Many Wisconsin business advisors fail to consider using a receivership under Wisconsin’s Chapter 128 as a tool for selling a going concern business. Yet, in many instances, it is the optimal method for such a sale.
For the past 15 to 20 years, Wisconsin lenders have used Chapter 128 receiverships to sell going concern businesses. A Lender, however, may only compel such a receivership when it can demonstrate that the borrower is insolvent on a modified balance sheet basis.
In contrast, any business may, at any time, voluntarily subject itself to a Chapter 128 receivership. There is no insolvency requirement.
A business sale under Chapter 128 differs markedly from the traditional sales process. The traditional sales process, often driven by a broker, involves the selection of a single buyer, the exchange of letters of intent, the negotiation of a purchase agreement, a prolonged due diligence process, often renegotiation and, hopefully, a closing. That can take six to eight months. A receivership sale, on the other hand, quickly creates a competition among multiple prospective buyers. Due diligence is more abbreviated because the successful buyer obtains a court order that ensures the buyer obtains the assets free of all claims. The purchase agreement is far simpler.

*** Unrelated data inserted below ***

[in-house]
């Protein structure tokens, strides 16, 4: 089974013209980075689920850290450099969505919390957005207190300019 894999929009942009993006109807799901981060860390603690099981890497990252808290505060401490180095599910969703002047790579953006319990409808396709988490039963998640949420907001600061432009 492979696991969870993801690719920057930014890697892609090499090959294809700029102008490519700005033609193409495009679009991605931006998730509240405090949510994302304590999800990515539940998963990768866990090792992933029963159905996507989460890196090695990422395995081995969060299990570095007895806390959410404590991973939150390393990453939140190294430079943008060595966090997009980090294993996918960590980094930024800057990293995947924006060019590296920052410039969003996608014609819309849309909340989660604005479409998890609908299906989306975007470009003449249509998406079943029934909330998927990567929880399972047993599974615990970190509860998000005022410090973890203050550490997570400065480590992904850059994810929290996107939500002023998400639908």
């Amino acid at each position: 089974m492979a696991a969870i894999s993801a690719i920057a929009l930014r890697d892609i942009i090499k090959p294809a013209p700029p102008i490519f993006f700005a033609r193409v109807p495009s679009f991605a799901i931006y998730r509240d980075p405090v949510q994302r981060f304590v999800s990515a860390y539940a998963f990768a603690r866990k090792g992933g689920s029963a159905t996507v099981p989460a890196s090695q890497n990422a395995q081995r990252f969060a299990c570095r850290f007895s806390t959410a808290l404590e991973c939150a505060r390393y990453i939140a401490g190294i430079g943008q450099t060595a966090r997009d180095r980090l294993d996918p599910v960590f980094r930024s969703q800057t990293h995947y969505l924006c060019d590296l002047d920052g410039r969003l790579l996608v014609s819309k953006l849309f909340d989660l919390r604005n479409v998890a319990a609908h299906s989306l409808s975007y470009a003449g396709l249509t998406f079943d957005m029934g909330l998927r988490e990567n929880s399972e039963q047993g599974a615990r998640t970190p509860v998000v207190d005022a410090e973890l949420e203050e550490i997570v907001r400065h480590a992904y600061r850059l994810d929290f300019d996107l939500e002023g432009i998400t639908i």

Consider the following real world example. A small foundry had been in business for over 60 years. For the past several years, it lost money and had negative EBITDA. The owners had advanced substantial personal funds to make ends meet. The company had a small but consistent customer base. Sales were, however, much lower than before the recession. The company had a skilled workforce and older, but serviceable, equipment. The company owned its facility. The owners had reached retirement age. They were unable or unwilling to contribute more personal funds, yet that would almost certainly be necessary to make it through an ordinary course sales process.
I was appointed receiver at the request of the foundry’s owners. A business consultant and I immediately undertook a vigorous sales and marketing process. Multiple prospective buyers competed for the purchase. I signed 21 confidentiality agreements with prospective buyers and, within six weeks, I entered into a stalking horse agreement. We shopped that agreement, held an auction among the final prospects, and sold the business for a substantial premium over liquidation value.
The receivership petition was filed on March 24, 2017, and the closing occurred less than two months later on May 19, 2017. All creditors were paid in full, and the owners received substantial equity payments. Moreover, the owners were not required to infuse any additional dollars into the company. We were able to defer paying secured creditor principal payments and payments to pre-receivership trade creditors until the sale was completed.
We would be happy to work with you and your client to explore whether a Chapter 128 sale would work for your client.